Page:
It might be a different way of thinking to that normally employed in technology firms, but Bell rolls her eyes at the phrase ‘thinking out of the box’. She has no time for the view that there is only one way of doing things and anyone who tries a different path is simply seen as “leapfrogging” a couple of steps on the same journey.

She also rejects the idea that her job is simply to be a ‘cool hunter’ – someone who seeks out cutting-edge trends to guess what the 'next big thing' is going to be. Her work, she argues, is more lasting than that.

“Where once we were selling technology to people who are just like us, we are increasingly selling it to people who are less and less like us,” she relates in trademark rapid-fire style. “Social scientists get you to some of the answers but not all of them. Clearly there’s still a need for good scientific research, good engineering, good computer science, good marketing, good strategy. I think we’re one piece in that puzzle but we at least seem to be a piece rather than an afterthought.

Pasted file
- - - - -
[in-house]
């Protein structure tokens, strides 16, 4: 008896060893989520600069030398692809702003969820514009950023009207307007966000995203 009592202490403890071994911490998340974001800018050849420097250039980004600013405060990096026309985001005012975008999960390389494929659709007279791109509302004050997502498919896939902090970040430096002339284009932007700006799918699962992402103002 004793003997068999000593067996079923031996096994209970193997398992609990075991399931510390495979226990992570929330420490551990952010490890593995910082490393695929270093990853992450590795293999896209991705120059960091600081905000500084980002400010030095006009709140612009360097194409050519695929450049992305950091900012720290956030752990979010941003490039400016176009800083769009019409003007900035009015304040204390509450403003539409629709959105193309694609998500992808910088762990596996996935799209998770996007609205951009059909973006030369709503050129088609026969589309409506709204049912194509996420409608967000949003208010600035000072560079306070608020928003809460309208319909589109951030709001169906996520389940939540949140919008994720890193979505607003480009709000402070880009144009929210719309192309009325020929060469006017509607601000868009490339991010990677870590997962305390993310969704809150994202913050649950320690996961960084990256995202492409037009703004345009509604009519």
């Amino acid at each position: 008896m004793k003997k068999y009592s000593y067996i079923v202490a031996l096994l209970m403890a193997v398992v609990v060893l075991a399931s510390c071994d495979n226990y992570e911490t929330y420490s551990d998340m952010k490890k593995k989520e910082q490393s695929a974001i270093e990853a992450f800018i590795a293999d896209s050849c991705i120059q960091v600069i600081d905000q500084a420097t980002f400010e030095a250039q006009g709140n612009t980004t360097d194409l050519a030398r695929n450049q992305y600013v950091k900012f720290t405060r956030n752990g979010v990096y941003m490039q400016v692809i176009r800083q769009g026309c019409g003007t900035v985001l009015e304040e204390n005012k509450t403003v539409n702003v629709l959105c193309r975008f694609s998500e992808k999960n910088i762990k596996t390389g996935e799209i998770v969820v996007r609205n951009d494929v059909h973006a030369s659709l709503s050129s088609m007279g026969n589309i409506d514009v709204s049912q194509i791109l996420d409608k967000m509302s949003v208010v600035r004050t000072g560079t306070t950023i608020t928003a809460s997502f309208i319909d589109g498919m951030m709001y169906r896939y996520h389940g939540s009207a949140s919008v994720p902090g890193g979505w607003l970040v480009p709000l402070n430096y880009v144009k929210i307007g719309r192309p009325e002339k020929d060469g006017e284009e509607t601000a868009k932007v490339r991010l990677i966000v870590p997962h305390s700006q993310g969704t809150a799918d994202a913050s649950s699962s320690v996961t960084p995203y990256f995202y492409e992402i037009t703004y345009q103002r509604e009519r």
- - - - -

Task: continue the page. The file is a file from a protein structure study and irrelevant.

“The more sophisticated your understanding of your end users are, the better experience you can deliver to them … and social scientists – whether they be psychologists, anthropologists, sociologists or designers – are one tool that business has for thinking about what people want and what they care about. Social scientists and anthropologists are trained to think about people, cultural practices, what makes people tick. That kind of rich understanding is what our discipline is about. The challenge for us is to take that rich understanding and translate it into a language that business understands,” she says.